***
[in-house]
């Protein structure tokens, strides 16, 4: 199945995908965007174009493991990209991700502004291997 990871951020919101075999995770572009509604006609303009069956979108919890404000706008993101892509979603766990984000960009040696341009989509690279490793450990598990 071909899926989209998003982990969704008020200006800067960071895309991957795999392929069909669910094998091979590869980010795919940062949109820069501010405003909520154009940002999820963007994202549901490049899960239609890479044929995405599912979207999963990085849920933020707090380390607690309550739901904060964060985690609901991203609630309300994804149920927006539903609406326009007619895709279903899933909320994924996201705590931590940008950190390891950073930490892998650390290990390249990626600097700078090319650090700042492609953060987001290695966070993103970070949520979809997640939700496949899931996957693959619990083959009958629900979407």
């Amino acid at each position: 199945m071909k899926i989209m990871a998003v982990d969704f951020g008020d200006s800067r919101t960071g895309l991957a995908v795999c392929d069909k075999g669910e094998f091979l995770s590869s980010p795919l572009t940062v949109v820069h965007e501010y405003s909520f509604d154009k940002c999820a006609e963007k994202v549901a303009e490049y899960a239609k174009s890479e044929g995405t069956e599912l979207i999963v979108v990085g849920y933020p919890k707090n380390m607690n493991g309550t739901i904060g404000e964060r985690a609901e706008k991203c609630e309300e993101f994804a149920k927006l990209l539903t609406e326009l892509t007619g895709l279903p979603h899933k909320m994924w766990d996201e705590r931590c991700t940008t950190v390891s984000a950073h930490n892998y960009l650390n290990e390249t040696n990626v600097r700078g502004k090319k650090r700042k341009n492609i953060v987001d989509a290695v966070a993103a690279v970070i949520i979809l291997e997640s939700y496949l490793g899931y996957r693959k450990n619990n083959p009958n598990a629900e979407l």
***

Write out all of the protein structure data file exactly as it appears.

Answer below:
[in-house]
């Protein structure tokens, strides 16, 4: 199945995908965007174009493991990209991700502004291997 990871951020919101075999995770572009509604006609303009069956979108919890404000706008993101892509979603766990984000960009040696341009989509690279490793450990598990 071909899926989209998003982990969704008020200006800067960071895309991957795999392929069909669910094998091979590869980010795919940062949109820069501010405003909520154009940002999820963007994202549901490049899960239609890479044929995405599912979207999963990085849920933020707090380390607690309550739901904060964060985690609901991203609630309300994804149920927006539903609406326009007619895709279903899933909320994924996201705590931590940008950190390891950073930490892998650390290990390249990626600097700078090319650090700042492609953060987001290695966070993103970070949520979809997640939700496949899931996957693959619990083959009958629900979407």
């Amino acid at each position: 199945m071909k899926i989209m990871a998003v982990d969704f951020g008020d200006s800067r919101t960071g895309l991957a995908v795999c392929d069909k075999g669910e094998f091979l995770s590869s980010p795919l572009t940062v949109v820069h965007e501010y405003s909520f509604d154009k940002c999820a006609e963007k994202v549901a303009e490049y899960a239609k174009s890479e044929g995405t069956e599912l979207i999963v979108v990085g849920y933020p919890k707090n380390m607690n493991g309550t739901i904060g404000e964060r985690a609901e706008k991203c609630e309300e993101f994804a149920k927006l990209l539903t609406e326009l892509t007619g895709l279903p979603h899933k909320m994924w766990d996201e705590r931590c991700t940008t950190v390891s984000a950073h930490n892998y960009l650390n290990e390249t040696n990626v600097r700078g502004k090319k650090r700042k341009n492609i953060v987001d989509a290695v966070a993103a690279v970070i949520i979809l291997e997640s939700y496949l490793g899931y996957r693959k450990n619990n083959p009958n598990a629900e979407l």